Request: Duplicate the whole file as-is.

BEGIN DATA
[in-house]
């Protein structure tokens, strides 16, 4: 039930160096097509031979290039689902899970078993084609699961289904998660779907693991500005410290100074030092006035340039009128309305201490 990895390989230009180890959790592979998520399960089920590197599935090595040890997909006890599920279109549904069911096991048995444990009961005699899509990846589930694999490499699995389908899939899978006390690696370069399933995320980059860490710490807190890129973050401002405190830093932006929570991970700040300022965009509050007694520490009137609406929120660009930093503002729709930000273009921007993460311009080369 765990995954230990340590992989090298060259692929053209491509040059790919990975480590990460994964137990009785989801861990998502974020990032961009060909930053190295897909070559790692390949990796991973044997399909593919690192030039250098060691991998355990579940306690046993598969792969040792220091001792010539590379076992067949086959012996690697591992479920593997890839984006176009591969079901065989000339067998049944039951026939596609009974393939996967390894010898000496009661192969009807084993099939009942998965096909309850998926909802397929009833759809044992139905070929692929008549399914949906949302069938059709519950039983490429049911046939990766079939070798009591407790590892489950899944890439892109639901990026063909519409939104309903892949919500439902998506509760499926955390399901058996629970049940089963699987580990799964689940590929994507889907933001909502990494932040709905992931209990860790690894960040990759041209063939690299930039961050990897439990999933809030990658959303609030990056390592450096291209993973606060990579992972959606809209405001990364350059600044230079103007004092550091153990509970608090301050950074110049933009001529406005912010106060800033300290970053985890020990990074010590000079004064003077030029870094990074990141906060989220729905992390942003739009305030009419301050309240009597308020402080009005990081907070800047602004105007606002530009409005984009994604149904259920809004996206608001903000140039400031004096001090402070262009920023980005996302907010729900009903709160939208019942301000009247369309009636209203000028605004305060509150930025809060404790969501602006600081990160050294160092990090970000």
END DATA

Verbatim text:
[in-house]
């Protein structure tokens, strides 16, 4: 039930160096097509031979290039689902899970078993084609699961289904998660779907693991500005410290100074030092006035340039009128309305201490 990895390989230009180890959790592979998520399960089920590197599935090595040890997909006890599920279109549904069911096991048995444990009961005699899509990846589930694999490499699995389908899939899978006390690696370069399933995320980059860490710490807190890129973050401002405190830093932006929570991970700040300022965009509050007694520490009137609406929120660009930093503002729709930000273009921007993460311009080369 765990995954230990340590992989090298060259692929053209491509040059790919990975480590990460994964137990009785989801861990998502974020990032961009060909930053190295897909070559790692390949990796991973044997399909593919690192030039250098060691991998355990579940306690046993598969792969040792220091001792010539590379076992067949086959012996690697591992479920593997890839984006176009591969079901065989000339067998049944039951026939596609009974393939996967390894010898000496009661192969009807084993099939009942998965096909309850998926909802397929009833759809044992139905070929692929008549399914949906949302069938059709519950039983490429049911046939990766079939070798009591407790590892489950899944890439892109639901990026063909519409939104309903892949919500439902998506509760499926955390399901058996629970049940089963699987580990799964689940590929994507889907933001909502990494932040709905992931209990860790690894960040990759041209063939690299930039961050990897439990999933809030990658959303609030990056390592450096291209993973606060990579992972959606809209405001990364350059600044230079103007004092550091153990509970608090301050950074110049933009001529406005912010106060800033300290970053985890020990990074010590000079004064003077030029870094990074990141906060989220729905992390942003739009305030009419301050309240009597308020402080009005990081907070800047602004105007606002530009409005984009994604149904259920809004996206608001903000140039400031004096001090402070262009920023980005996302907010729900009903709160939208019942301000009247369309009636209203000028605004305060509150930025809060404790969501602006600081990160050294160092990090970000």